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Postman on Politics

Chief political reporter David Postman explores state, regional and national politics.

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October 24, 2007 2:31 PM

A look at the credibility of insurance rate study

Posted by David Postman

One of the central disputes in the campaign over Referendum 67 is whether insurance rates would go up as a result of the Insurance Fair Conduct Act. Insurers, who want the law repealed and have poured millions into the Reject R-67 campaign, say rates are sure to go up. The campaign paid about $25,000 for a study that insurance premiums would go up $650 million a year if the law stays on the books.

Supporters of the law say that's nonsense. State Insurance Commissioner Mike Kreidler, who is campaigning to save the law, says if insurance companies act in good faith there should be no rate increases. And the Approve 67 campaign spokeswoman, Sue Evans, consistently calls into question the integrity of the study done by Milliman Inc., a Seattle consulting firm with expertise in insurance and employee benefits. She told The Olympian recently during an on-line chat:

Milliman is bought and paid for by the insurance industry and is hardly an independent study.

So I was surprised then to see today that Milliman is in the news as playing a key role in Kreidler's efforts to draft a plan for universal health-care coverage. Peter Lewis writes at Crosscut today about Kreidler's so far low-profile effort to explore how to develop a plan that would provide both "catastrophic coverage and every-day medical care coverage." Milliman, Lewis writes, is working with Kreidler to figure out what the plan would cost.

The Office of the Insurance Commissioner also contracted with Milliman last year to help Kreidler respond to the governor's Blue Ribbon Commission on Health Care.

Can Milliman's work for the insurance industry be so easily dismissed if the firm has enough credibility to help Kreidler prepare his plan for universal health care? I've asked Evans that question and will post her answer when I get it. I also asked Todd Myers, a spokesman for the Reject campaign, what he thought.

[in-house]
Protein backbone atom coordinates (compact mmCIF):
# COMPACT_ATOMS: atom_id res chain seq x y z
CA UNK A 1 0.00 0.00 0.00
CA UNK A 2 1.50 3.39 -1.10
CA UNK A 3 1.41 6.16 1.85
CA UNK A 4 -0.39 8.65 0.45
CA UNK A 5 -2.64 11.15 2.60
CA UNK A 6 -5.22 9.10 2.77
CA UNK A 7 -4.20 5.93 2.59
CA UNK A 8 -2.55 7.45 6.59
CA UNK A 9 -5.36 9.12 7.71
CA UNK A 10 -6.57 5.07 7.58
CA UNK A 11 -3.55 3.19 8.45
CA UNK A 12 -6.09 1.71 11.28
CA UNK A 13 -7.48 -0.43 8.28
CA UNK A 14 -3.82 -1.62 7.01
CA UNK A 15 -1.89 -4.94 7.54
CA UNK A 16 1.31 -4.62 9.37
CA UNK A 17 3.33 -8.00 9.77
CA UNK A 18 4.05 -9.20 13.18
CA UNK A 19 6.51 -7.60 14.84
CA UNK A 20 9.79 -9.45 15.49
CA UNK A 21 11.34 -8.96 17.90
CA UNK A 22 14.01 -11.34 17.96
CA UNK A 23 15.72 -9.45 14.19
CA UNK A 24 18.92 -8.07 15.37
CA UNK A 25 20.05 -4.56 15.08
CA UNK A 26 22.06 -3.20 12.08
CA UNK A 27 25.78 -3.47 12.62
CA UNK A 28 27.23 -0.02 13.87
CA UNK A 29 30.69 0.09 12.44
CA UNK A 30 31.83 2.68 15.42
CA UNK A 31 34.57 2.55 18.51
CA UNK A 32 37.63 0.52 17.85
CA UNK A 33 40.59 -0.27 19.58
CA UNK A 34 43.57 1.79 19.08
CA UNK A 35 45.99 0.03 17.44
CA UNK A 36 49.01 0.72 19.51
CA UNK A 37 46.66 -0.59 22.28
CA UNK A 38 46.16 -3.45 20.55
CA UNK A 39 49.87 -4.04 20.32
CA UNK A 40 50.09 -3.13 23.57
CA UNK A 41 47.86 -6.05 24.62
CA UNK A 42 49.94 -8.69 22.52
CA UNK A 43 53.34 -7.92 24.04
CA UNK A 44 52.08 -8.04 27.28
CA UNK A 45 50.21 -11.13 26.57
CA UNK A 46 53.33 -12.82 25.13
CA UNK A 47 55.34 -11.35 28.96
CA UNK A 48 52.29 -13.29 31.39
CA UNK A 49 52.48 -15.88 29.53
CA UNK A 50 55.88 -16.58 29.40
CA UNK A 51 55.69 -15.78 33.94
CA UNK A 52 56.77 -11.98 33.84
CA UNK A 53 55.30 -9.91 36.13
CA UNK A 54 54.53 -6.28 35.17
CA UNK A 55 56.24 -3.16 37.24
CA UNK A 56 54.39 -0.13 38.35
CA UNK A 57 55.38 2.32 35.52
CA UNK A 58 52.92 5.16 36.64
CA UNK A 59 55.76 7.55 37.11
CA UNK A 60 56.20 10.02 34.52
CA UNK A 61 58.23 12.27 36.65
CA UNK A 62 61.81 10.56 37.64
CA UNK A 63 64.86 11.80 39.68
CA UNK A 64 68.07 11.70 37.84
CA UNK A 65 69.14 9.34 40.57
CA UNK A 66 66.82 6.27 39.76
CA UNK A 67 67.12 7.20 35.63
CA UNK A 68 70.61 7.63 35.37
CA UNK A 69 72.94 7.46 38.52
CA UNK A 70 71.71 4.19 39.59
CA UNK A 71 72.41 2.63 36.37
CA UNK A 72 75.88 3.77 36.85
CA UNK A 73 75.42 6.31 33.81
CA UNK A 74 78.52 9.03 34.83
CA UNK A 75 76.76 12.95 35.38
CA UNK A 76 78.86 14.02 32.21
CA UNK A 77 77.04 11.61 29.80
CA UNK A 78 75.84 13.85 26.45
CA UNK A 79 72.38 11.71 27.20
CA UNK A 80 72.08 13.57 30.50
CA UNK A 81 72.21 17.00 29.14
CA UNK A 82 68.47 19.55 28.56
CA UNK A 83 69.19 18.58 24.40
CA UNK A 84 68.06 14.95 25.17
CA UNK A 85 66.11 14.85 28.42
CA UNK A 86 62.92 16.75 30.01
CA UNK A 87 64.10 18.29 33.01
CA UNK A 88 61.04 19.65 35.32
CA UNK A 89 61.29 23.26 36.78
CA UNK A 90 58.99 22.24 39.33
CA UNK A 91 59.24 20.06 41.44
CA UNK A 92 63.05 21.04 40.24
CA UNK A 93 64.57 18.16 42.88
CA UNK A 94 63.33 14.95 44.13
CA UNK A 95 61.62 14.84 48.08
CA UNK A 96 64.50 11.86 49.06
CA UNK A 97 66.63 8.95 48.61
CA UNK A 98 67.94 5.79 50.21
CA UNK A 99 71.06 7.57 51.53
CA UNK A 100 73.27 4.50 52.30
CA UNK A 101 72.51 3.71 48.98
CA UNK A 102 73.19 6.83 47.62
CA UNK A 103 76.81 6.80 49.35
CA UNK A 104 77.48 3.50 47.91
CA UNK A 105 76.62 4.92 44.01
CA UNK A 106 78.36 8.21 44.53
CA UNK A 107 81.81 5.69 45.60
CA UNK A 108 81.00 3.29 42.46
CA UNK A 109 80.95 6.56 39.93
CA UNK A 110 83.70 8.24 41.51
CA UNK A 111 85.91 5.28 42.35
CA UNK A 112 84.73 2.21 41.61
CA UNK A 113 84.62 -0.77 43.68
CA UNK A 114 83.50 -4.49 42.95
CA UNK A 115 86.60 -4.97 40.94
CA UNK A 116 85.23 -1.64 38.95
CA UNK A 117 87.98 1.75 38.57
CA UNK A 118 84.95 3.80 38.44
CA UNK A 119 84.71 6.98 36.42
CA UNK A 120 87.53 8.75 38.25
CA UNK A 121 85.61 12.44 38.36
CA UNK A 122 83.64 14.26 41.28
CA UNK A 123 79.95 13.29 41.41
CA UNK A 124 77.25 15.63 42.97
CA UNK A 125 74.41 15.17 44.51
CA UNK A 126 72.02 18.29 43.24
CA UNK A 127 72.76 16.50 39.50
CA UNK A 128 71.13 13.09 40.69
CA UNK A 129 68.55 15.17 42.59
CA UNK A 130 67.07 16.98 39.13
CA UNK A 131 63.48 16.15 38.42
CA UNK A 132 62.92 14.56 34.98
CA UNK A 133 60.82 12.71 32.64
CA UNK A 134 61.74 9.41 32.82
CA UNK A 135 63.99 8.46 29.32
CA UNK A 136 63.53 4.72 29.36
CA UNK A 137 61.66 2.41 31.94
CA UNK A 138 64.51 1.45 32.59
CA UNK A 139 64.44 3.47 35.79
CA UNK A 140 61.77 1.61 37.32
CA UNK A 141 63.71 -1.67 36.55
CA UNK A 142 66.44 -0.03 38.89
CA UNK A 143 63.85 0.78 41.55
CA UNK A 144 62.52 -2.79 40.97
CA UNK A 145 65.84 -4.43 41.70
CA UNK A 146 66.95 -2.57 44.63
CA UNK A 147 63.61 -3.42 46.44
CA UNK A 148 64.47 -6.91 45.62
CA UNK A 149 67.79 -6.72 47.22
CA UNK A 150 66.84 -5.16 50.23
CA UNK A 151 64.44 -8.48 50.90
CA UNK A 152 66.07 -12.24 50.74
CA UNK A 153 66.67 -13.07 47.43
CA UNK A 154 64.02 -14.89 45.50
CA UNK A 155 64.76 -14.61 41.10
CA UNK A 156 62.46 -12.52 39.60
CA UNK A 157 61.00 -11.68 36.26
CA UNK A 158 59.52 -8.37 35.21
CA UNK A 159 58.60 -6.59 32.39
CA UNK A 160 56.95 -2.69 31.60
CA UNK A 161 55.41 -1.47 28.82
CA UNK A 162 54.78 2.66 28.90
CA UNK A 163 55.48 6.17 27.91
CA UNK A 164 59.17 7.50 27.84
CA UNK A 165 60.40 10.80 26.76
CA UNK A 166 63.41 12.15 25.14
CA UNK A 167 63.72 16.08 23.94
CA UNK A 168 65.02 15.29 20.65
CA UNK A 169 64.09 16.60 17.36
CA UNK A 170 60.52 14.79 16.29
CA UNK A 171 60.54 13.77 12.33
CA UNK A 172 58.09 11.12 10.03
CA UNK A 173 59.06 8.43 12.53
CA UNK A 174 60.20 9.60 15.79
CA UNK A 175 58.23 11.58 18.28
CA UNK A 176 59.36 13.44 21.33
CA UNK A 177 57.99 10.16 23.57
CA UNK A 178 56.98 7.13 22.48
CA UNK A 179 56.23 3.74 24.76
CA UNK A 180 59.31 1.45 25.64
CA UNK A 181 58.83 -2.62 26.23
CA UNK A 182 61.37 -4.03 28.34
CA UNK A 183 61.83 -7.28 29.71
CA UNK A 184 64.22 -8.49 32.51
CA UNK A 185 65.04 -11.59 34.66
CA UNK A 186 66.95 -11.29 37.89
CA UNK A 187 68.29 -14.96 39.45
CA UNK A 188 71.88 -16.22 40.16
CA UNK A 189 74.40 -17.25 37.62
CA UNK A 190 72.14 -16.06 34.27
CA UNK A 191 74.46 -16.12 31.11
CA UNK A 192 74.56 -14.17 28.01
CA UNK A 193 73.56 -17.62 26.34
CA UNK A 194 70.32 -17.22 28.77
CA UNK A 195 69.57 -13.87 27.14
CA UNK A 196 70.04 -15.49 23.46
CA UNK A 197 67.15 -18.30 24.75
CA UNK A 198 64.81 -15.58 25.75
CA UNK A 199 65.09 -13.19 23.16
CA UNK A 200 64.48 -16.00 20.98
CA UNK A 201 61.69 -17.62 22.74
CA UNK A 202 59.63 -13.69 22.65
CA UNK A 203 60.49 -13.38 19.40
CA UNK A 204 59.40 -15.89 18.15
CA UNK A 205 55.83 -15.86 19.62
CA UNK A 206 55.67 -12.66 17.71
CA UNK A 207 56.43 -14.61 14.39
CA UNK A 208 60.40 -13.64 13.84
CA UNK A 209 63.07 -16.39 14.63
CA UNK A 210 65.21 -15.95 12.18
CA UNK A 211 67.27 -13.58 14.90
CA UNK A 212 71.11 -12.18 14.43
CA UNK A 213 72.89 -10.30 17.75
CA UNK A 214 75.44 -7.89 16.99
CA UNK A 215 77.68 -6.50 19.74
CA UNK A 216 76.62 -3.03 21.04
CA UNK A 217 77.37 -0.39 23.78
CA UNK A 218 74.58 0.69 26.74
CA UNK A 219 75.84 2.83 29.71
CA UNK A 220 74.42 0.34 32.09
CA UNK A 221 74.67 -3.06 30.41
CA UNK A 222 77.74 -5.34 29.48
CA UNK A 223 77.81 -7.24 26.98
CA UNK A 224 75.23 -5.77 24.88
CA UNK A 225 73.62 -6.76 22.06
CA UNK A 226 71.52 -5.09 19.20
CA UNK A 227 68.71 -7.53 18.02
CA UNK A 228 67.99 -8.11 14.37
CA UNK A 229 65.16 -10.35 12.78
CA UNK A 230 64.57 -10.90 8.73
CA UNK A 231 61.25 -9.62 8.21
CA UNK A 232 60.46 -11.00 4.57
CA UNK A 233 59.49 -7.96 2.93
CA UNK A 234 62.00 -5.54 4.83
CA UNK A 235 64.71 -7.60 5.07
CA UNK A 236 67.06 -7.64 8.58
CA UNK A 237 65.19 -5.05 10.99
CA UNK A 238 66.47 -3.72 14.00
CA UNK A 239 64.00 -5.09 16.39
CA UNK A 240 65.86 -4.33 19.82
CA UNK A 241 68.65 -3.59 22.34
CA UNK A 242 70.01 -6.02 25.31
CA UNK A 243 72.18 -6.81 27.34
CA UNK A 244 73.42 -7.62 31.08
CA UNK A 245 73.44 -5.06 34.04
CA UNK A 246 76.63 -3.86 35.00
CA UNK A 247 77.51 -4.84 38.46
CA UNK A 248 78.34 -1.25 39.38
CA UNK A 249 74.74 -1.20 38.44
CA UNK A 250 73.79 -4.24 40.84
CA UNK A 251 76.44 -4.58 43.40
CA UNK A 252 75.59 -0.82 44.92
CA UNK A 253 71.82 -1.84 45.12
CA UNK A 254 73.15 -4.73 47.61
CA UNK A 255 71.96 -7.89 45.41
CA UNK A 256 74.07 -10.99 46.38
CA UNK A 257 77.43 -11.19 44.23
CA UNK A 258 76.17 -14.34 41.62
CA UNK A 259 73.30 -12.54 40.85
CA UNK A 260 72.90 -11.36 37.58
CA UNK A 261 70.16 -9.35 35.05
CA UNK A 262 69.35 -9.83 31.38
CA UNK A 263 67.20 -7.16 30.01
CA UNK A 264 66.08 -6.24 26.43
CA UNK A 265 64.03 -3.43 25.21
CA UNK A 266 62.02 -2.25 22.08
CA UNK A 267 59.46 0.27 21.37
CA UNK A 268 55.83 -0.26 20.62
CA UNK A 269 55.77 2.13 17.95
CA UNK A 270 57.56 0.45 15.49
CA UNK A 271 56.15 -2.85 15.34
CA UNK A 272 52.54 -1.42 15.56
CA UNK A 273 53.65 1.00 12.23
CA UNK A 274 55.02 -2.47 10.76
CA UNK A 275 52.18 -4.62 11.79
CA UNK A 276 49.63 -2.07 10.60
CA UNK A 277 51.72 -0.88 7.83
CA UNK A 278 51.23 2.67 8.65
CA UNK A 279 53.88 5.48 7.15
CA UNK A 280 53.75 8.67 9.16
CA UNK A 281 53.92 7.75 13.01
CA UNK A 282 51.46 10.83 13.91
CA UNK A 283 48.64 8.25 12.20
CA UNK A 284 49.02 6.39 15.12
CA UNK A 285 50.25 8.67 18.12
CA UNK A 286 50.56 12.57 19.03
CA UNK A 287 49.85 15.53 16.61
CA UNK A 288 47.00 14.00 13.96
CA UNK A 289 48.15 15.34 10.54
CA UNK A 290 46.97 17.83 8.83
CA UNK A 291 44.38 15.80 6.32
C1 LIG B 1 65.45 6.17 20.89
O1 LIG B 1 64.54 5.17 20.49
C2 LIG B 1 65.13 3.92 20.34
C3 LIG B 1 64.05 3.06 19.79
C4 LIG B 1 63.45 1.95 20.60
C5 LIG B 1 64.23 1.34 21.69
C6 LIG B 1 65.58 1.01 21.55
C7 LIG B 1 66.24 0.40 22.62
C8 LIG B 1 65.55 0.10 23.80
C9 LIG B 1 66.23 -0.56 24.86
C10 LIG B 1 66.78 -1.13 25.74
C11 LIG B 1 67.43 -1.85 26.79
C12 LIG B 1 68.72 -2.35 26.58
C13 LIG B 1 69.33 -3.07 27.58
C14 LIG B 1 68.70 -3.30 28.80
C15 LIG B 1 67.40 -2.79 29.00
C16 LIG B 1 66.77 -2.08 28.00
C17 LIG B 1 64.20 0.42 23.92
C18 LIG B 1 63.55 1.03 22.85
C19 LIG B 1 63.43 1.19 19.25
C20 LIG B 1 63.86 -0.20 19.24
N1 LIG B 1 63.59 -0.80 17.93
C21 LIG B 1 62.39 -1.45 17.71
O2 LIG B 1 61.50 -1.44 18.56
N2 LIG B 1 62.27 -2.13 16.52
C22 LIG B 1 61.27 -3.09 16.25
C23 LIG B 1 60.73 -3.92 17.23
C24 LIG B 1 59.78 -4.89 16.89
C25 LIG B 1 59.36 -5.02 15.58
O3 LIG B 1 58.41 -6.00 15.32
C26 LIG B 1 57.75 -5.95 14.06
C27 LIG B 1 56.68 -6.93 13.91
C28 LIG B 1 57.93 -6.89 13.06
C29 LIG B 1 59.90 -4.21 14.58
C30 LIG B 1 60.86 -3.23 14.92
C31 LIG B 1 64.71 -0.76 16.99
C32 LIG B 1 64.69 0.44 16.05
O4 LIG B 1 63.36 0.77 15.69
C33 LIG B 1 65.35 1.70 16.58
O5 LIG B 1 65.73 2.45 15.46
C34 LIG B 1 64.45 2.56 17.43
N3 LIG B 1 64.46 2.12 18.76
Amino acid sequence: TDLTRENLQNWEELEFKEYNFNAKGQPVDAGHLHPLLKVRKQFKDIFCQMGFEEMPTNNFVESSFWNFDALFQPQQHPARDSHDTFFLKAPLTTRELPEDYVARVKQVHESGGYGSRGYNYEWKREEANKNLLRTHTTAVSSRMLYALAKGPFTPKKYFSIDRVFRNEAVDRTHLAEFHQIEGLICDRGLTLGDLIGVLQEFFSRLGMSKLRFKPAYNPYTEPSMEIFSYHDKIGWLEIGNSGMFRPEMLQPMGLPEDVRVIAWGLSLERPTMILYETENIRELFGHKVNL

"The trial lawyers and Commissioner Kreidler should just admit that Referendum 67 will significantly increase insurance costs. Commissioner Kreidler's own analyst of choice, Milliman Inc., says it will cost consumers $650 million more every year. Just as he tries to dismiss that fact, he turns around and hires Milliman for his next big project. When politicians want to have it both ways, it is pretty clear they aren't being honest."
Forecasting rate hikes due to legislative changes seems to this layman to be less than a science. There are a lot of assumptions that had to be made in the Milliman study, which I've looked at and attempted to digest. That's what economic forecasts are after all, estimates based on a set of assumptions. It is not outlandish to think rates could go up. The governor's Office of Financial Management said in its analysis of R-67 that premiums may increase.
Due to the conflicting research, there is no clear guidance for estimating the magnitude of the fiscal impact of potential increases in court costs, insurance premiums, or recovered claims.

My point is not to settle the question of whether rates would go up or how much they'd go up. After reading the Milliman study I can't say if $650 million seems right or not. But one of the few things the two sides in the R-67 fight can agree on is Milliman consultants are experts in this area.

And campaign rhetoric surrounding the Milliman report could come back to bite Kreidler. If he depends on the firm to do a cost analysis on universal health coverage, what's to stop opponents from claiming that the costs would actually be much higher and were artificially kept low for political purposes? Opponents could say, for example:

Milliman is bought and paid for by the insurance commissioner and is hardly an independent study.

MORE: Sue Evans responds:

"First of all David, read the study or at least scan it. It was bought and paid for by the insurance industry and has a disclaimer about its contents on the coverage page. It cannot be considered an "independent" study. If you sourced a news story like they sourced this study, you'd be out of a job, or at minimum, at Fox News.

"Reputable consumer groups in the nation who have studied insurance industry issues say Milliman is primarily used by the insurance industry."

She included this from The Olympian:

"Robert Hunter of the Consumer Federation of America, which lists the publishers of Consumer Reports among its primary supporters, says Milliman mainly works for insurers and is not a neutral source. He said most states allow much higher damages to be recovered than what Ref. 67 would allow.


And Doug Heller of the Foundation for Taxpayer & Consumer Rights, based in Santa Monica, Calif., said Washington's insurance commissioner could help hold down premiums in the state by making sure that litigation costs are not passed on to consumers."

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